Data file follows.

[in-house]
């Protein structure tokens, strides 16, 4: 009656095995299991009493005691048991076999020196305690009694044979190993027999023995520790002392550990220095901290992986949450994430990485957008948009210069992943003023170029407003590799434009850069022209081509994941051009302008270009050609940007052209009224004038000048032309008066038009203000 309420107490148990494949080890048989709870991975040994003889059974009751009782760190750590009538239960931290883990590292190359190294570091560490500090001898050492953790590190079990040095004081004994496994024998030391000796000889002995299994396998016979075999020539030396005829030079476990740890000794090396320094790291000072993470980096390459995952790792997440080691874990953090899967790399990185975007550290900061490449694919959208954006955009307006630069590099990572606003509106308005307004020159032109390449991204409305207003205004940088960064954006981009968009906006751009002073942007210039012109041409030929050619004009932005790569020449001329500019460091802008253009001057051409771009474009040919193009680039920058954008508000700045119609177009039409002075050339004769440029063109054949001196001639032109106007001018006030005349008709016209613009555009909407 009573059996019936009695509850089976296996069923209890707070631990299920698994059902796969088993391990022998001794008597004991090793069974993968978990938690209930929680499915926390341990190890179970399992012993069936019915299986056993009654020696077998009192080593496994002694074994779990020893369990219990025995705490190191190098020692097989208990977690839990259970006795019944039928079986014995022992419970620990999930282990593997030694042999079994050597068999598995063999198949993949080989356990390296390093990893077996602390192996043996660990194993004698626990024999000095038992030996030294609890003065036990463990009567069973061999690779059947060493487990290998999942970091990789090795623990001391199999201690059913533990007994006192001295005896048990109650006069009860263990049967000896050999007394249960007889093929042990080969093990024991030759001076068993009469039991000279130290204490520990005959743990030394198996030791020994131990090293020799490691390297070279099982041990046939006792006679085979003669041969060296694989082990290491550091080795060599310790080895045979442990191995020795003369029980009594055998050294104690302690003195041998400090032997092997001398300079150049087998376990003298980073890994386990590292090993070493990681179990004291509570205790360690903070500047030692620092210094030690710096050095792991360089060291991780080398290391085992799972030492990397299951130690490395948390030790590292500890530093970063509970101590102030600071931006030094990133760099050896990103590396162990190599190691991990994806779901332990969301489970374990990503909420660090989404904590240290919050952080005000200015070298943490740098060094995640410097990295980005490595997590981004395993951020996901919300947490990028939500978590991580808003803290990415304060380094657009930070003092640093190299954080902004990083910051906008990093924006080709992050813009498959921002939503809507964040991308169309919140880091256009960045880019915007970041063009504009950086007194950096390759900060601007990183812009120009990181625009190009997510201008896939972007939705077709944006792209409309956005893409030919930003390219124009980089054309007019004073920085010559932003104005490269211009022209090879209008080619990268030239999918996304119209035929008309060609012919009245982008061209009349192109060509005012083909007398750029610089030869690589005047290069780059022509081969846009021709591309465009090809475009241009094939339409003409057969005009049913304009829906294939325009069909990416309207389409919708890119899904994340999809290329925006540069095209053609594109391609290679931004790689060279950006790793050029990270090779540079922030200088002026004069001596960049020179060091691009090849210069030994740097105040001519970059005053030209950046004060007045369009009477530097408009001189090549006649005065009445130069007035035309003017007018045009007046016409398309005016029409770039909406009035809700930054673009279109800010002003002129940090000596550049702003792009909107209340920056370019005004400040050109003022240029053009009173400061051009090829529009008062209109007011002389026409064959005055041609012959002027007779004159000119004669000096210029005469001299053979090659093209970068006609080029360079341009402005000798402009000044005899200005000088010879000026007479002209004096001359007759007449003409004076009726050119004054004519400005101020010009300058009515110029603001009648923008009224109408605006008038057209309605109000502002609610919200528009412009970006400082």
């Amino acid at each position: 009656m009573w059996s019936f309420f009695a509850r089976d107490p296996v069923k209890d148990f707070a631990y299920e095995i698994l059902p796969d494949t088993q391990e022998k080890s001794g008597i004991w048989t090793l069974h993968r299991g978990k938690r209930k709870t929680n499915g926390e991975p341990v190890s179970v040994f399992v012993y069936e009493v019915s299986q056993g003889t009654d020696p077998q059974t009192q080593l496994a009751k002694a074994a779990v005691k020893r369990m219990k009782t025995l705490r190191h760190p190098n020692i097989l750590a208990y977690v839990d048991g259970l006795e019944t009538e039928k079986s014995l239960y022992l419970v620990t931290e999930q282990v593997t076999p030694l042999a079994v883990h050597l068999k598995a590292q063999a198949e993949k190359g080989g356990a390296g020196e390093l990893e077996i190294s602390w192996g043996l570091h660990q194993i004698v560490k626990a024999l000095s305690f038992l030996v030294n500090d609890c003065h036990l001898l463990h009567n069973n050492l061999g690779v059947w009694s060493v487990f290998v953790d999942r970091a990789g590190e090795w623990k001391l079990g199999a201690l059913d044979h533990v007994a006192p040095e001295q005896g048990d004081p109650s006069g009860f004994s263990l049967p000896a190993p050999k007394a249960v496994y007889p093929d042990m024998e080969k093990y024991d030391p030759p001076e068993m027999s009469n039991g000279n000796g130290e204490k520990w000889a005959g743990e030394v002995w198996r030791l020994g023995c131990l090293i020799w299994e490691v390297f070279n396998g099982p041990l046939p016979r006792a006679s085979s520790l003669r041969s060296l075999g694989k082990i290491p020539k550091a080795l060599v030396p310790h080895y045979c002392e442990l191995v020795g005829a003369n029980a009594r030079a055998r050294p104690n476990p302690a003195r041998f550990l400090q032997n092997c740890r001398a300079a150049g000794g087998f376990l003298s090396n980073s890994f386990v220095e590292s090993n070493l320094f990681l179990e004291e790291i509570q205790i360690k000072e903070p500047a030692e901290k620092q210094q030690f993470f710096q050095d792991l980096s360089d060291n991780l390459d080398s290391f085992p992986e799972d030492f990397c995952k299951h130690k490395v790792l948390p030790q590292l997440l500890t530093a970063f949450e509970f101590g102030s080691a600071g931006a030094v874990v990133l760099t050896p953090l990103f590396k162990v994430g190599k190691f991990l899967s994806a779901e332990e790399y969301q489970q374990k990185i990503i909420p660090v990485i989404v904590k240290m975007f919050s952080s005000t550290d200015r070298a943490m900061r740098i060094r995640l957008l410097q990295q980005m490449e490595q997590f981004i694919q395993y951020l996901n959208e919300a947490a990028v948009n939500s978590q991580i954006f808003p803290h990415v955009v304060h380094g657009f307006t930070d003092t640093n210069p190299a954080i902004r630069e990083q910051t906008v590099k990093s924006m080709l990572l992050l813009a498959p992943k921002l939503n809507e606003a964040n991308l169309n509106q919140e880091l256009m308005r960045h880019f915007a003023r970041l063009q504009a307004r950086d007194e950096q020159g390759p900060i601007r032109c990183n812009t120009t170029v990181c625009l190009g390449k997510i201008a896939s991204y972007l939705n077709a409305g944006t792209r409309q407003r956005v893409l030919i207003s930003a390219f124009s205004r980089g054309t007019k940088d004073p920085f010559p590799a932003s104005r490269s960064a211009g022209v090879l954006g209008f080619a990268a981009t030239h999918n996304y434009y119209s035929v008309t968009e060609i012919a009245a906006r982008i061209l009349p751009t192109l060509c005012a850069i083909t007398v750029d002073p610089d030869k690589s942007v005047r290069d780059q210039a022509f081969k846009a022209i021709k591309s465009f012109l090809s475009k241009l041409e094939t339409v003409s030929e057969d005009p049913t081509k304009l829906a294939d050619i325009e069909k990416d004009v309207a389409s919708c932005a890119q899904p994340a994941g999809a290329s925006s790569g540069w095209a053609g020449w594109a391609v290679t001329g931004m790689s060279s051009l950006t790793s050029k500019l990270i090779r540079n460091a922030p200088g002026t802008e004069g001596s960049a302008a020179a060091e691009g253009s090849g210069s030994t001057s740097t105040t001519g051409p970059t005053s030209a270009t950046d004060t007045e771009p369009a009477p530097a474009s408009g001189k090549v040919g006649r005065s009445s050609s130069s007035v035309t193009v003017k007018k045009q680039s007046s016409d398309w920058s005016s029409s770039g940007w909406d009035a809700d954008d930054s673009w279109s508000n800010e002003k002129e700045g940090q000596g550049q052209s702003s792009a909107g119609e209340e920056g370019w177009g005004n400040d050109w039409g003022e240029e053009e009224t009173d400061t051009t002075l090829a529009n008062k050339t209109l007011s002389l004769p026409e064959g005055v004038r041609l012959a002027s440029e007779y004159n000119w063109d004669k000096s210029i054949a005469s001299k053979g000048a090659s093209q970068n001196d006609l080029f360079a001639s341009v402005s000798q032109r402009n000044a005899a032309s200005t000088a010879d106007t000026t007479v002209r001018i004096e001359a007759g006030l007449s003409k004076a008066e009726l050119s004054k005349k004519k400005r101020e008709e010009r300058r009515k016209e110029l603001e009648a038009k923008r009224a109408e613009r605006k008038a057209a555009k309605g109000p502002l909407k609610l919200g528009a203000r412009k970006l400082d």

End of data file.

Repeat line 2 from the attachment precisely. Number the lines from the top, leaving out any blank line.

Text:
């Protein structure tokens, strides 16, 4: 009656095995299991009493005691048991076999020196305690009694044979190993027999023995520790002392550990220095901290992986949450994430990485957008948009210069992943003023170029407003590799434009850069022209081509994941051009302008270009050609940007052209009224004038000048032309008066038009203000 309420107490148990494949080890048989709870991975040994003889059974009751009782760190750590009538239960931290883990590292190359190294570091560490500090001898050492953790590190079990040095004081004994496994024998030391000796000889002995299994396998016979075999020539030396005829030079476990740890000794090396320094790291000072993470980096390459995952790792997440080691874990953090899967790399990185975007550290900061490449694919959208954006955009307006630069590099990572606003509106308005307004020159032109390449991204409305207003205004940088960064954006981009968009906006751009002073942007210039012109041409030929050619004009932005790569020449001329500019460091802008253009001057051409771009474009040919193009680039920058954008508000700045119609177009039409002075050339004769440029063109054949001196001639032109106007001018006030005349008709016209613009555009909407 009573059996019936009695509850089976296996069923209890707070631990299920698994059902796969088993391990022998001794008597004991090793069974993968978990938690209930929680499915926390341990190890179970399992012993069936019915299986056993009654020696077998009192080593496994002694074994779990020893369990219990025995705490190191190098020692097989208990977690839990259970006795019944039928079986014995022992419970620990999930282990593997030694042999079994050597068999598995063999198949993949080989356990390296390093990893077996602390192996043996660990194993004698626990024999000095038992030996030294609890003065036990463990009567069973061999690779059947060493487990290998999942970091990789090795623990001391199999201690059913533990007994006192001295005896048990109650006069009860263990049967000896050999007394249960007889093929042990080969093990024991030759001076068993009469039991000279130290204490520990005959743990030394198996030791020994131990090293020799490691390297070279099982041990046939006792006679085979003669041969060296694989082990290491550091080795060599310790080895045979442990191995020795003369029980009594055998050294104690302690003195041998400090032997092997001398300079150049087998376990003298980073890994386990590292090993070493990681179990004291509570205790360690903070500047030692620092210094030690710096050095792991360089060291991780080398290391085992799972030492990397299951130690490395948390030790590292500890530093970063509970101590102030600071931006030094990133760099050896990103590396162990190599190691991990994806779901332990969301489970374990990503909420660090989404904590240290919050952080005000200015070298943490740098060094995640410097990295980005490595997590981004395993951020996901919300947490990028939500978590991580808003803290990415304060380094657009930070003092640093190299954080902004990083910051906008990093924006080709992050813009498959921002939503809507964040991308169309919140880091256009960045880019915007970041063009504009950086007194950096390759900060601007990183812009120009990181625009190009997510201008896939972007939705077709944006792209409309956005893409030919930003390219124009980089054309007019004073920085010559932003104005490269211009022209090879209008080619990268030239999918996304119209035929008309060609012919009245982008061209009349192109060509005012083909007398750029610089030869690589005047290069780059022509081969846009021709591309465009090809475009241009094939339409003409057969005009049913304009829906294939325009069909990416309207389409919708890119899904994340999809290329925006540069095209053609594109391609290679931004790689060279950006790793050029990270090779540079922030200088002026004069001596960049020179060091691009090849210069030994740097105040001519970059005053030209950046004060007045369009009477530097408009001189090549006649005065009445130069007035035309003017007018045009007046016409398309005016029409770039909406009035809700930054673009279109800010002003002129940090000596550049702003792009909107209340920056370019005004400040050109003022240029053009009173400061051009090829529009008062209109007011002389026409064959005055041609012959002027007779004159000119004669000096210029005469001299053979090659093209970068006609080029360079341009402005000798402009000044005899200005000088010879000026007479002209004096001359007759007449003409004076009726050119004054004519400005101020010009300058009515110029603001009648923008009224109408605006008038057209309605109000502002609610919200528009412009970006400082």